The photo of the Angus sisters which we put on Mother's funeral sheet

Our famous Henry Freeman who lived in this house around the time of the 1881 census.

Back to earth

Pouring again ~ with Ely Cathedral Choir singing  hymns and sea shanties ~ "Pull for the Shore, Sailor,"  "Will your Anchor hold, " etc ~ such rousing tunes, and Whitby's own Henry Freeman on the cover, the celebrity life boat man, sole survivor of terrible ship wreck in 1861 who lived in this house certainly around the time of the 1881 census ~ I've told you this before and attached photo from cover of disk but I'm sure none of you are reading solidly through all so-called "pages" so here he is again, wearing the newly invented cork life belt which saved his life when all his comrades perished.   But no, he was not my ghost who was a slightly buiLt chap in his early thirties probably ~ I'll look up reference to him in first blog.   Ah ~ here we are :  page 22, My Ghost.

Mary came down with generous piece of smoked haddock with which I made kedgeree ~ Tom has asked the Kipper House man to smoke him some haddock to take over to his mother in Leeds and there was far too much for her ~ they are so kind and friendly, Mary and Tom ~ kedgeree was de-lish with enough for tomorrow ~ and there was still a good crop of parsley in the tub on the wall ~ kedgeree is nothing without parsley !

I intended to write a birthday card for our much loved cousin Jean Anderson on Monday, but realise I can no longer get along to the post though our lovely Steve the Postie will always take a letter for me ~ then decided to phone her on Monday, and possibly send her one of Jacquie Lawson's animated cards though I am not sure that she still bothers with email ~ she must be a few years older than me ~ she has had a successful career in acting both film and stage and TV.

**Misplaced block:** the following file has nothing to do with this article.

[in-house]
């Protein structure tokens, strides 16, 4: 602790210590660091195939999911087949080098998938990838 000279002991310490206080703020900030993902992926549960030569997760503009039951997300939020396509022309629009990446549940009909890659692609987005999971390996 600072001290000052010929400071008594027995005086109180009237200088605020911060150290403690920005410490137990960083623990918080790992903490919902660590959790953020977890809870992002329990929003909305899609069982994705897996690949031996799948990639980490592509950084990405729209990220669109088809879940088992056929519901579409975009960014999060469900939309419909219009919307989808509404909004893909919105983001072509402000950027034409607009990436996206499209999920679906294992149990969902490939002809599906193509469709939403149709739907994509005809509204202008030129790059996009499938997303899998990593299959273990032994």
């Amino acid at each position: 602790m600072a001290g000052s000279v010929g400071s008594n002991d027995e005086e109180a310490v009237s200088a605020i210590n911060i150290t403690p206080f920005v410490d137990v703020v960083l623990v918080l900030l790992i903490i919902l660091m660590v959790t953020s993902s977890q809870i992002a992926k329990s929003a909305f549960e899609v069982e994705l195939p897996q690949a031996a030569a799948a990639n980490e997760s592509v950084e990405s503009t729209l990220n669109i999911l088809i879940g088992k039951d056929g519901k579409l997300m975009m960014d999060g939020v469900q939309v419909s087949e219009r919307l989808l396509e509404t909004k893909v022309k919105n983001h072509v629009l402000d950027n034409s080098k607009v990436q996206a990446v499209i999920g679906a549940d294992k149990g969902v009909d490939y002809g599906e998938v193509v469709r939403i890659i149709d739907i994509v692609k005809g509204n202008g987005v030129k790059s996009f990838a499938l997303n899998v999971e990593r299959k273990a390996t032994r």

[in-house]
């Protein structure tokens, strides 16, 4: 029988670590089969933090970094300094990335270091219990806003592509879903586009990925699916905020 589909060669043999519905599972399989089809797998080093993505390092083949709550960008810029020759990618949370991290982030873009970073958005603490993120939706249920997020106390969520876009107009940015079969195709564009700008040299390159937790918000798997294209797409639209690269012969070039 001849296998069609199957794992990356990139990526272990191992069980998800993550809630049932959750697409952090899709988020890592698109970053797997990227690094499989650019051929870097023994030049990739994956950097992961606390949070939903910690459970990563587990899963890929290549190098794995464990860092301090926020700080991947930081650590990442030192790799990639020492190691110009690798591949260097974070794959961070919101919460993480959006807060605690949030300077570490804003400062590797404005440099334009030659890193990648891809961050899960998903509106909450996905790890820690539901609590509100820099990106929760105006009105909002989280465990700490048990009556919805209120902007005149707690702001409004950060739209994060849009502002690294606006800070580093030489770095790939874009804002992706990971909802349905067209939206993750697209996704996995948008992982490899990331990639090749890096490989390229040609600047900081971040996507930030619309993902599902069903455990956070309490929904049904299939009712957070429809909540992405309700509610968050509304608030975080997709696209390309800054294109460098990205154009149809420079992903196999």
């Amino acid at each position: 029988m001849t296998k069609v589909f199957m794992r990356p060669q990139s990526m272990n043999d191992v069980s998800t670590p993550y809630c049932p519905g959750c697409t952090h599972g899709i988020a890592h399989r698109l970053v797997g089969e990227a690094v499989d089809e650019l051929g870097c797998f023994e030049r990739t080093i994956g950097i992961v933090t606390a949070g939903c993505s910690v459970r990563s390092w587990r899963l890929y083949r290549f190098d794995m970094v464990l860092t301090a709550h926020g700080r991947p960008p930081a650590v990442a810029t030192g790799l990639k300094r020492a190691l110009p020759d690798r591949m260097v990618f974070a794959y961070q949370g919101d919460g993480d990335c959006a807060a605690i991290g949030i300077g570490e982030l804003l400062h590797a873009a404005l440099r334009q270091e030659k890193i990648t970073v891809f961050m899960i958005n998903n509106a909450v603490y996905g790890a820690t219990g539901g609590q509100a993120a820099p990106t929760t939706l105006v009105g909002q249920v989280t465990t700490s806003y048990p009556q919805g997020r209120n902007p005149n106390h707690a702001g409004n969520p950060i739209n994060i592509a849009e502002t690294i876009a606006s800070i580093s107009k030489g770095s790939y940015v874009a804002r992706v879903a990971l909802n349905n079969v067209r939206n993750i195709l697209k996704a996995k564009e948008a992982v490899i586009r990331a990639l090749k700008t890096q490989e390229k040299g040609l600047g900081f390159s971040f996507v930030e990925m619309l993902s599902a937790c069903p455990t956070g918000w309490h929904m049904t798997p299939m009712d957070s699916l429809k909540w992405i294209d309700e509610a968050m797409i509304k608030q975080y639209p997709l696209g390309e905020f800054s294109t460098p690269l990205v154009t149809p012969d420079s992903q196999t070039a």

David is quite right of course (see his comment) ~ OUR Jean Anderson's professional name is Georgine Anderson and she has been acting since she and friends set up a group in St Albans when she was still a teenager ~ I think they called it "The Company of Six" but I may have got that wrong ~ I think all of my siblings would agree that Jean is the favourite of all our cousins, of which we have maybe fifty in all, first cousins,  spread around the world, well around the old British Empire ~ there were fifteen of us here in the UK : Joy had four, Peggy had two, our mother Louie had seven and Leny had two ~ during the war various cousins would turn up from Sydney, Vancouver, South Africa, NZ to fight for the Motherland, all of them very tall and handsome ~ the only one I remember is David Moon from Vancouver, son of BETTY the next-to-oldest of those eight Angus girls.   A sad story Mother told us was that JEAN who was very close to her father DAVID ANGUS and knowing that he was not long for this world got herself home from Natal only to be met by NANCY at Southampton docks with the news that he had died the day before.   How lucky we are today that communications and indeed travel are so wonderfully speedy.  It nearly broke Jean Tatham's heart.

OUR Jean is the daughter of JOY and William Anderson ~ the only survivor of four : Stewart, Anne, Jean and Robert ~ born and brought up in St Albans.   I know I have attached this picture of the eight Angus girls but that would have been in the first blog : of the thirteen Angus children, Belle died in infancy, scalded by a pan of boilung water, David and Donald died as infants too out in South America, leaving these eight sisters.

I forgot to account for the other two ANGUS boys, Archie and Stewart ~ both killed in the Great War ~ Archie in 1914 aged only 17, Stewart in 1916 and already a qualified Civil Engineer from Edinborough University ~ to lose all his boys destroyed David Angus's dream of founding a Civil Engineering firm akin to MacAlpine & Sons ~ Peggy, Louie and Leny all felt themselves to be disappointments ~ that they should have been boys ~ that so many girls survived and all the boys were lost.   Although he lived on to 1926, David Angus never recovered from the loss of his sons.  Mother told us that on the night before he died he was sitting up in bed planning his next trip to South America ~ she and Leny were running up and down bringing him maps and documents ~ but at least he died with a glimmer of hope for the future.

Which reminds me : over Christmas I contacted various old friends, the way you do : Lalage in Winchester, and Tony a much loved friend from our Swanwick Summer Schools ~ both aged 94 ~ Lalage feels her life is now pointless and meaningless where as Tony, bless him, assured me he has no time to look back as he still has so much to do !!

 P.S. if you Google  Georgine Anderson you will find the enormous list of the plays she has appeared in, and several delightful photos.

All the Angus girls in 1912